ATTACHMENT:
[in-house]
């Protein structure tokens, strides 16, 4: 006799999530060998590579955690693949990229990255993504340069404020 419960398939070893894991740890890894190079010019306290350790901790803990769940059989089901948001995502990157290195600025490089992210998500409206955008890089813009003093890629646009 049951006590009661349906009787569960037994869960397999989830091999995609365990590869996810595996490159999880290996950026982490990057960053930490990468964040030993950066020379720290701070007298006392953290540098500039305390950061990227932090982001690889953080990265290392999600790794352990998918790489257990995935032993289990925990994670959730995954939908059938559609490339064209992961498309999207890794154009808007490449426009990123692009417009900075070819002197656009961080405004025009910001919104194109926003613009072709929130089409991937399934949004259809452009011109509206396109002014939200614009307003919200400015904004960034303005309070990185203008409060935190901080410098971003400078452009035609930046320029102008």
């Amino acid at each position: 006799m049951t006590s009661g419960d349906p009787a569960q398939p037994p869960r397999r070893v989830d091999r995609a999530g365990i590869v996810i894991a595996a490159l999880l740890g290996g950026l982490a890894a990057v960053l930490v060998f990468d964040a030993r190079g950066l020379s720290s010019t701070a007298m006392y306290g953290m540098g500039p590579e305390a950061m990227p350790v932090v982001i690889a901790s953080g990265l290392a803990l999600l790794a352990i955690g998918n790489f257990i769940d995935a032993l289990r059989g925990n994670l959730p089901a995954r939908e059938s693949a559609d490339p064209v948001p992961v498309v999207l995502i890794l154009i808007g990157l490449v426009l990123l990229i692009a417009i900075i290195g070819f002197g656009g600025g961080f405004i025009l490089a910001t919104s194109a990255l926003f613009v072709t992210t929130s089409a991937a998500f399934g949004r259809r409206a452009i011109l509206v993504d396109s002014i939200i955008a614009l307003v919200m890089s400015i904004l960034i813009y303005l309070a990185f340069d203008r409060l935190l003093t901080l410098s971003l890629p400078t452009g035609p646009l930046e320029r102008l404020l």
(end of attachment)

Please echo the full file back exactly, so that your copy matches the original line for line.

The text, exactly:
[in-house]
């Protein structure tokens, strides 16, 4: 006799999530060998590579955690693949990229990255993504340069404020 419960398939070893894991740890890894190079010019306290350790901790803990769940059989089901948001995502990157290195600025490089992210998500409206955008890089813009003093890629646009 049951006590009661349906009787569960037994869960397999989830091999995609365990590869996810595996490159999880290996950026982490990057960053930490990468964040030993950066020379720290701070007298006392953290540098500039305390950061990227932090982001690889953080990265290392999600790794352990998918790489257990995935032993289990925990994670959730995954939908059938559609490339064209992961498309999207890794154009808007490449426009990123692009417009900075070819002197656009961080405004025009910001919104194109926003613009072709929130089409991937399934949004259809452009011109509206396109002014939200614009307003919200400015904004960034303005309070990185203008409060935190901080410098971003400078452009035609930046320029102008």
């Amino acid at each position: 006799m049951t006590s009661g419960d349906p009787a569960q398939p037994p869960r397999r070893v989830d091999r995609a999530g365990i590869v996810i894991a595996a490159l999880l740890g290996g950026l982490a890894a990057v960053l930490v060998f990468d964040a030993r190079g950066l020379s720290s010019t701070a007298m006392y306290g953290m540098g500039p590579e305390a950061m990227p350790v932090v982001i690889a901790s953080g990265l290392a803990l999600l790794a352990i955690g998918n790489f257990i769940d995935a032993l289990r059989g925990n994670l959730p089901a995954r939908e059938s693949a559609d490339p064209v948001p992961v498309v999207l995502i890794l154009i808007g990157l490449v426009l990123l990229i692009a417009i900075i290195g070819f002197g656009g600025g961080f405004i025009l490089a910001t919104s194109a990255l926003f613009v072709t992210t929130s089409a991937a998500f399934g949004r259809r409206a452009i011109l509206v993504d396109s002014i939200i955008a614009l307003v919200m890089s400015i904004l960034i813009y303005l309070a990185f340069d203008r409060l935190l003093t901080l410098s971003l890629p400078t452009g035609p646009l930046e320029r102008l404020l």